PCR identification of Streptococcus species

Representative colonies of each species of bacteria were selected from the growth on the Mitis Salivaris Agar with tellurite (MSA) plate. Genomic DNA extraction of bacterial DNA was firstly isolated from the bacteria in accordance with the protocol of ABIO pure extraction. Then, using a quantus fluorometer, the concentration of extracted DNA was determined in order to assess the quality of samples for downstream applications. The primers used in identifying S. mitis and S. sanguinis are shown in Table 1. Macrogen company provided these primers in lyophilized form. Lyophilized primers were dissolved in nuclease free water to give a final concentration of 100 pmol/μl as a stock solution. A working solution of these primers was prepared by adding 10 μl of primer stock solution (stored at -20°C) to 90 μl of nuclease free water to obtain a working primer solution of 10 pmol/μl.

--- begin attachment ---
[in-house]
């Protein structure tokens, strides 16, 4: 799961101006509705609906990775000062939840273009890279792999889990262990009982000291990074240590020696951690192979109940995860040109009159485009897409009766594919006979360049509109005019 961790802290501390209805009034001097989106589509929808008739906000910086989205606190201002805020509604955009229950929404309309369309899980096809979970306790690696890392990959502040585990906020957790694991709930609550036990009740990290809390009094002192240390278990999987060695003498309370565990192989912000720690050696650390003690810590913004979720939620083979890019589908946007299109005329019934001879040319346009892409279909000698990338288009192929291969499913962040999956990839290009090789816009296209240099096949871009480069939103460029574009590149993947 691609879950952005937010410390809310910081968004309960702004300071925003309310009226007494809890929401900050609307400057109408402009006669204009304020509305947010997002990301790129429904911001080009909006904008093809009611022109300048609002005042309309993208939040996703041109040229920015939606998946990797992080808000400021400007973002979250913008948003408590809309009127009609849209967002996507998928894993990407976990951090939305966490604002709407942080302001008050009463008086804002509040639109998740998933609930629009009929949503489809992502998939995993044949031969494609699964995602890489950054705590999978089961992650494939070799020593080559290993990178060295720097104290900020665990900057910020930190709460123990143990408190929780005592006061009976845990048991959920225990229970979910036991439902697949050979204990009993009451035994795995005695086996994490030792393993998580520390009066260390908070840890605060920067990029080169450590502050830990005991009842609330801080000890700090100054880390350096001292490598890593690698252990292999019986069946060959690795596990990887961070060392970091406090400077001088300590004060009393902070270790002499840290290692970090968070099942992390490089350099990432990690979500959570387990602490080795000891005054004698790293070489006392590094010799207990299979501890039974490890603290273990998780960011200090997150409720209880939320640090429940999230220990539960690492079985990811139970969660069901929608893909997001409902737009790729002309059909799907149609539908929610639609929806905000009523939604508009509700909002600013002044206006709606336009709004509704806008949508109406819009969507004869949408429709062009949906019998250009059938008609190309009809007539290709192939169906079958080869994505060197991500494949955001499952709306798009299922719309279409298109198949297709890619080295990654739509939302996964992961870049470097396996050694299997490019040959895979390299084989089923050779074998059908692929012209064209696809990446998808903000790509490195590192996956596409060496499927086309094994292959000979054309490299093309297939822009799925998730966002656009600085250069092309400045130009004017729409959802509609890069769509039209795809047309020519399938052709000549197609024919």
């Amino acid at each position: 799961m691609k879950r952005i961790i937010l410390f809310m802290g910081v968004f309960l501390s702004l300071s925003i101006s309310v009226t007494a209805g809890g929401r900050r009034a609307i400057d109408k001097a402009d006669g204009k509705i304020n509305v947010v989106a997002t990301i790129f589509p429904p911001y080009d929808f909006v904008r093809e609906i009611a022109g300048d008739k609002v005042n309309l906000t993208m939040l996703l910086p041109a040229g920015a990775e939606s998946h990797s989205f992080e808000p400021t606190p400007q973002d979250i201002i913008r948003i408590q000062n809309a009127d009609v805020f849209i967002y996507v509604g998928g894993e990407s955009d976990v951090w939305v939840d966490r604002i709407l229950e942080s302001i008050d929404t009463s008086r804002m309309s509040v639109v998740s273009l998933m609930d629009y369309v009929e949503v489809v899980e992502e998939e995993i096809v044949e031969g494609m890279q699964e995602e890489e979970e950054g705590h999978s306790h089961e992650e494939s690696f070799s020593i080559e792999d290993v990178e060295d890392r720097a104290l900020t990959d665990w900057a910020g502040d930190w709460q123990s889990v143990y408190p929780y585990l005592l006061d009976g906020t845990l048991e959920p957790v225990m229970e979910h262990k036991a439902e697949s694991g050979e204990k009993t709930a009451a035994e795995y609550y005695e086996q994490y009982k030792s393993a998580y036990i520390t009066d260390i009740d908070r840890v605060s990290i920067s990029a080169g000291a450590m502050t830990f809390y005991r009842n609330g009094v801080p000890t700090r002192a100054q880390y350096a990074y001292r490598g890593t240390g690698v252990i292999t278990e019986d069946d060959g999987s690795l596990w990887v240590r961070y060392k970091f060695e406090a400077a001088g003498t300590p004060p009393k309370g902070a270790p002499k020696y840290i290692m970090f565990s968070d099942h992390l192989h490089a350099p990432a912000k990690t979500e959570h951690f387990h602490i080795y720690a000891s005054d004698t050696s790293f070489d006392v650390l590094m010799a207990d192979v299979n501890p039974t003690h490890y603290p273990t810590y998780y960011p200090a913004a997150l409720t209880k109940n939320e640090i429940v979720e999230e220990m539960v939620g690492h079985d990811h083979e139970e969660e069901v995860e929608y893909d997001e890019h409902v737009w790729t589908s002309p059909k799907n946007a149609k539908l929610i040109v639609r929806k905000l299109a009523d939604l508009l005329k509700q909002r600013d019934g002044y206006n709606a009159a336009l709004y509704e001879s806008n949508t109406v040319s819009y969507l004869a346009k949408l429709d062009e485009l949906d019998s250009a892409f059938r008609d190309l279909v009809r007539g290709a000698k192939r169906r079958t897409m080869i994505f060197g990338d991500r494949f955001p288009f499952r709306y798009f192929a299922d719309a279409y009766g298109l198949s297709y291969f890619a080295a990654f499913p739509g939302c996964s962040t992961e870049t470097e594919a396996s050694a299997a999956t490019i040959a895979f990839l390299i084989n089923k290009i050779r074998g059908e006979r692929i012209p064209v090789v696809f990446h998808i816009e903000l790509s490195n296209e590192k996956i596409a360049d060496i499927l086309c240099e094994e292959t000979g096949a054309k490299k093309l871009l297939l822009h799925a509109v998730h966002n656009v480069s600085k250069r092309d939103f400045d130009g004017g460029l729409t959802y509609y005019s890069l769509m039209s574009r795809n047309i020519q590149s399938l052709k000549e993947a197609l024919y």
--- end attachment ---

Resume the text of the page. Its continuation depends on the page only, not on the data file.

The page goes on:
Primer name Vol. of nuclease free water (µl) Concentration (pmol/µl) Reference
S. mitis_GDH2-F 300 100 [14]
S. mitis_GDH2-R 300 100
S. sanguinis-F 300 100 [15]
S. sanguinis-R 300 100

Table 1: Primers and their preparation.

PCR reactions were set up for 20 μL reactions using a 2 μL DNA template and reaction components from the GoTaq green master mix (Table 2) (Promega; Madison, WI). Reaction conditions were described in Table 3.

Master mix components Stock Unit Final Unit Volume
    1 Sample
Master mix 2 X 1 X 10
Forward primer 10 µM 1 µM 1
Reverse primer 10 µM 1 µM 1
Nuclease free water         6
DNA   ng/µl   ng/µl 2
Total volume   20